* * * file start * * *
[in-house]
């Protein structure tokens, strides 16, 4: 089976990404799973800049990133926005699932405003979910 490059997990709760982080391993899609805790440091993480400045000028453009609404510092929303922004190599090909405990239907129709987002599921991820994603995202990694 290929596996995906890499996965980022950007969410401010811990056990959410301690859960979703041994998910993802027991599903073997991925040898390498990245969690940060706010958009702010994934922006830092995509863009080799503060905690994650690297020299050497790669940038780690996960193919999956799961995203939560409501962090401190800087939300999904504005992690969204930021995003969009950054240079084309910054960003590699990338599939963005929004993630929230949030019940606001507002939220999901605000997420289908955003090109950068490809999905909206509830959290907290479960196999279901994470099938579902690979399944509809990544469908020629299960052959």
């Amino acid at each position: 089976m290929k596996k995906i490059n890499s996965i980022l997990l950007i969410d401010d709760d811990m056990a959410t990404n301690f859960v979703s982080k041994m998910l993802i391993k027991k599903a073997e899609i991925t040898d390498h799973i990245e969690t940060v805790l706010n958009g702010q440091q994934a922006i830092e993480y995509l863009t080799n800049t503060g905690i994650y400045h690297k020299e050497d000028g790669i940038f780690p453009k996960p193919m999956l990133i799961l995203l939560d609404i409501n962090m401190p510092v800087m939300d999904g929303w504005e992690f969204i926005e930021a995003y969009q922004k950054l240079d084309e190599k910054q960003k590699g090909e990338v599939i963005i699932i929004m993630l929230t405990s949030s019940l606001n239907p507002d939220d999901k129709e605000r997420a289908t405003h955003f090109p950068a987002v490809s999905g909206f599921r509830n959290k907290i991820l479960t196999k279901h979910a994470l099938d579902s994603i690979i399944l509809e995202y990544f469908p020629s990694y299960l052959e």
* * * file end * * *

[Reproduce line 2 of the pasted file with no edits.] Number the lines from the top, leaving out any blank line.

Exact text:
């Protein structure tokens, strides 16, 4: 089976990404799973800049990133926005699932405003979910 490059997990709760982080391993899609805790440091993480400045000028453009609404510092929303922004190599090909405990239907129709987002599921991820994603995202990694 290929596996995906890499996965980022950007969410401010811990056990959410301690859960979703041994998910993802027991599903073997991925040898390498990245969690940060706010958009702010994934922006830092995509863009080799503060905690994650690297020299050497790669940038780690996960193919999956799961995203939560409501962090401190800087939300999904504005992690969204930021995003969009950054240079084309910054960003590699990338599939963005929004993630929230949030019940606001507002939220999901605000997420289908955003090109950068490809999905909206509830959290907290479960196999279901994470099938579902690979399944509809990544469908020629299960052959």